|dc.description.abstract||Marine Protected Areas (MPAs) have been shown to provide benefits for biodiversity conservation within marine habitats, by reducing direct human impacts and restoring fish populations that provide critical ecosystem functions. Protected areas can be established and governed in different ways, primarily through bottom-up arrangements that involve local people and multiple stakeholders, or top-down decisions imposed by government agencies. Yet little is known about how these two governance strategies compare in terms of the protection and benefits they provide to MPAs globally. Using an extensive data set of MPA conditions, a set of Bayesian hierarchical models were developed to understand the role of top-down versus bottom up governance on the net reef fish biomass differences between MPA and adjacent non MPA areas from 218 global MPAs. The results suggest that collaborative governance, or co-management, provides larger positive effects on reef fish biomass differences between MPAs and adjacent open areas than top-down, or federal arrangements. Additionally, while total gross domestic product is positively related to net biomass, there is a negative relationship with the human development index. The results illustrate the importance of stakeholder participation for improving ecological outcomes, with the policy recommendation that existing MPAs transition to collaborative management where possible.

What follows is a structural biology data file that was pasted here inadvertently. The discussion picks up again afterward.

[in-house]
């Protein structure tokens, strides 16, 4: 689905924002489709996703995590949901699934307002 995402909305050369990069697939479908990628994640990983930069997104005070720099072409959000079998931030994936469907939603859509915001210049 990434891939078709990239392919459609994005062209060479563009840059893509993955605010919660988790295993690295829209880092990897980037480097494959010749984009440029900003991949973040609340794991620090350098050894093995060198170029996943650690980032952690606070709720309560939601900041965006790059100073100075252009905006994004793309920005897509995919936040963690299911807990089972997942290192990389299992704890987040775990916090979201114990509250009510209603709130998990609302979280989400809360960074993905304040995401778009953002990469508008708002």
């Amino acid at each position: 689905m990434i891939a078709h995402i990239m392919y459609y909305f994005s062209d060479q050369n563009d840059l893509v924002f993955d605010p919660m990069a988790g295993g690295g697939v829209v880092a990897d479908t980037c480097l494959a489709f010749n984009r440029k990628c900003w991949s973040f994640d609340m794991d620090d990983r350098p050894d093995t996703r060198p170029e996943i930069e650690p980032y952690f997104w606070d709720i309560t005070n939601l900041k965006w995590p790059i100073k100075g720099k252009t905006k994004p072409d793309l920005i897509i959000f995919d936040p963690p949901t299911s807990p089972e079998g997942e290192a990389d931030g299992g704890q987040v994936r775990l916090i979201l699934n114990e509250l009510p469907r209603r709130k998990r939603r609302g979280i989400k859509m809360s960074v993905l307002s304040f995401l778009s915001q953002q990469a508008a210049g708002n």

Key words: marine protected areas, management, top-down management, bottom-up management, co-management, reef fish biomass difference||en_US